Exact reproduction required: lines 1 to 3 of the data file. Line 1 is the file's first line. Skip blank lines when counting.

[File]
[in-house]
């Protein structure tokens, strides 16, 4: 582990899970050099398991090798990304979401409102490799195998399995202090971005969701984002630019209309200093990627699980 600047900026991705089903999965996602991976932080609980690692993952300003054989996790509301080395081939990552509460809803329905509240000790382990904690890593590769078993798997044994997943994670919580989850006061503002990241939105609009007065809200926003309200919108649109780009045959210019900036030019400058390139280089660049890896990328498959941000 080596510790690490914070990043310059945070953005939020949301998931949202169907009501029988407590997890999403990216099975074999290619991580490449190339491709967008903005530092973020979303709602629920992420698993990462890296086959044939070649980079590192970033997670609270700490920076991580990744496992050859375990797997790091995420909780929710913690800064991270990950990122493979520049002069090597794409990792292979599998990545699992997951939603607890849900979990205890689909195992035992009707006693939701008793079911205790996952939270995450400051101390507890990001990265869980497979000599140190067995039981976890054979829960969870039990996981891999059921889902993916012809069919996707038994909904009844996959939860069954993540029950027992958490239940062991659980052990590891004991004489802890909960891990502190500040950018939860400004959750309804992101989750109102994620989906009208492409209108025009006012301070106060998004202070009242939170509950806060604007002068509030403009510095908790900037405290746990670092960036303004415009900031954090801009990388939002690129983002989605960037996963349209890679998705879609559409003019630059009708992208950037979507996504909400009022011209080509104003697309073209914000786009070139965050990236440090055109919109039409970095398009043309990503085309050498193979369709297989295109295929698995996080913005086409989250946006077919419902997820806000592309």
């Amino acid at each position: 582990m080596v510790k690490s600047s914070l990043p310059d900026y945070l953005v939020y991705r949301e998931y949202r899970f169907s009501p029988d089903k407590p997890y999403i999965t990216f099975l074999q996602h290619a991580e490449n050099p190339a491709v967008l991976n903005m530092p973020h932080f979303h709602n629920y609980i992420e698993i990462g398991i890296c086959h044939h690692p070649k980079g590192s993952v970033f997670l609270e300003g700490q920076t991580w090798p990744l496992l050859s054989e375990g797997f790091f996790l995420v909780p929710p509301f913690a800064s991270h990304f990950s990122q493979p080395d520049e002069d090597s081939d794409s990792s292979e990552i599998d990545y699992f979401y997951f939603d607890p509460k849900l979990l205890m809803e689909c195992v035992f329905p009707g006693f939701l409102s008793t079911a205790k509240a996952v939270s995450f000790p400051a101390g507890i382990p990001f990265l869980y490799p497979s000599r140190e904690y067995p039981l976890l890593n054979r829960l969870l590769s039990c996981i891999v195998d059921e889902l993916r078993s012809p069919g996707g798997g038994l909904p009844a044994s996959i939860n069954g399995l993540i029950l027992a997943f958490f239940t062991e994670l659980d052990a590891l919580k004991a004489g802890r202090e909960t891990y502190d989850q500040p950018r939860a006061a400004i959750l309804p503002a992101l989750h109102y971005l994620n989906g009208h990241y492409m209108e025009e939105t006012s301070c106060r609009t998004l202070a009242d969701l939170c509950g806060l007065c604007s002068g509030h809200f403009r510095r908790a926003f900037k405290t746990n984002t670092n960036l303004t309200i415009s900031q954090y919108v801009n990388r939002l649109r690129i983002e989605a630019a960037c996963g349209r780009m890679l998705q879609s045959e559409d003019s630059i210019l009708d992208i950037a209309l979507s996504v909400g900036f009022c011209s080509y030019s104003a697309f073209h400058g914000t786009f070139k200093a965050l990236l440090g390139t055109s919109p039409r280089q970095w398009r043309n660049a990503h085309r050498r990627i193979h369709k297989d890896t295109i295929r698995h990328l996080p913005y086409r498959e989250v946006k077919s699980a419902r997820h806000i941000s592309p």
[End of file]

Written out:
[in-house]
């Protein structure tokens, strides 16, 4: 582990899970050099398991090798990304979401409102490799195998399995202090971005969701984002630019209309200093990627699980 600047900026991705089903999965996602991976932080609980690692993952300003054989996790509301080395081939990552509460809803329905509240000790382990904690890593590769078993798997044994997943994670919580989850006061503002990241939105609009007065809200926003309200919108649109780009045959210019900036030019400058390139280089660049890896990328498959941000 080596510790690490914070990043310059945070953005939020949301998931949202169907009501029988407590997890999403990216099975074999290619991580490449190339491709967008903005530092973020979303709602629920992420698993990462890296086959044939070649980079590192970033997670609270700490920076991580990744496992050859375990797997790091995420909780929710913690800064991270990950990122493979520049002069090597794409990792292979599998990545699992997951939603607890849900979990205890689909195992035992009707006693939701008793079911205790996952939270995450400051101390507890990001990265869980497979000599140190067995039981976890054979829960969870039990996981891999059921889902993916012809069919996707038994909904009844996959939860069954993540029950027992958490239940062991659980052990590891004991004489802890909960891990502190500040950018939860400004959750309804992101989750109102994620989906009208492409209108025009006012301070106060998004202070009242939170509950806060604007002068509030403009510095908790900037405290746990670092960036303004415009900031954090801009990388939002690129983002989605960037996963349209890679998705879609559409003019630059009708992208950037979507996504909400009022011209080509104003697309073209914000786009070139965050990236440090055109919109039409970095398009043309990503085309050498193979369709297989295109295929698995996080913005086409989250946006077919419902997820806000592309």
């Amino acid at each position: 582990m080596v510790k690490s600047s914070l990043p310059d900026y945070l953005v939020y991705r949301e998931y949202r899970f169907s009501p029988d089903k407590p997890y999403i999965t990216f099975l074999q996602h290619a991580e490449n050099p190339a491709v967008l991976n903005m530092p973020h932080f979303h709602n629920y609980i992420e698993i990462g398991i890296c086959h044939h690692p070649k980079g590192s993952v970033f997670l609270e300003g700490q920076t991580w090798p990744l496992l050859s054989e375990g797997f790091f996790l995420v909780p929710p509301f913690a800064s991270h990304f990950s990122q493979p080395d520049e002069d090597s081939d794409s990792s292979e990552i599998d990545y699992f979401y997951f939603d607890p509460k849900l979990l205890m809803e689909c195992v035992f329905p009707g006693f939701l409102s008793t079911a205790k509240a996952v939270s995450f000790p400051a101390g507890i382990p990001f990265l869980y490799p497979s000599r140190e904690y067995p039981l976890l890593n054979r829960l969870l590769s039990c996981i891999v195998d059921e889902l993916r078993s012809p069919g996707g798997g038994l909904p009844a044994s996959i939860n069954g399995l993540i029950l027992a997943f958490f239940t062991e994670l659980d052990a590891l919580k004991a004489g802890r202090e909960t891990y502190d989850q500040p950018r939860a006061a400004i959750l309804p503002a992101l989750h109102y971005l994620n989906g009208h990241y492409m209108e025009e939105t006012s301070c106060r609009t998004l202070a009242d969701l939170c509950g806060l007065c604007s002068g509030h809200f403009r510095r908790a926003f900037k405290t746990n984002t670092n960036l303004t309200i415009s900031q954090y919108v801009n990388r939002l649109r690129i983002e989605a630019a960037c996963g349209r780009m890679l998705q879609s045959e559409d003019s630059i210019l009708d992208i950037a209309l979507s996504v909400g900036f009022c011209s080509y030019s104003a697309f073209h400058g914000t786009f070139k200093a965050l990236l440090g390139t055109s919109p039409r280089q970095w398009r043309n660049a990503h085309r050498r990627i193979h369709k297989d890896t295109i295929r698995h990328l996080p913005y086409r498959e989250v946006k077919s699980a419902r997820h806000i941000s592309p």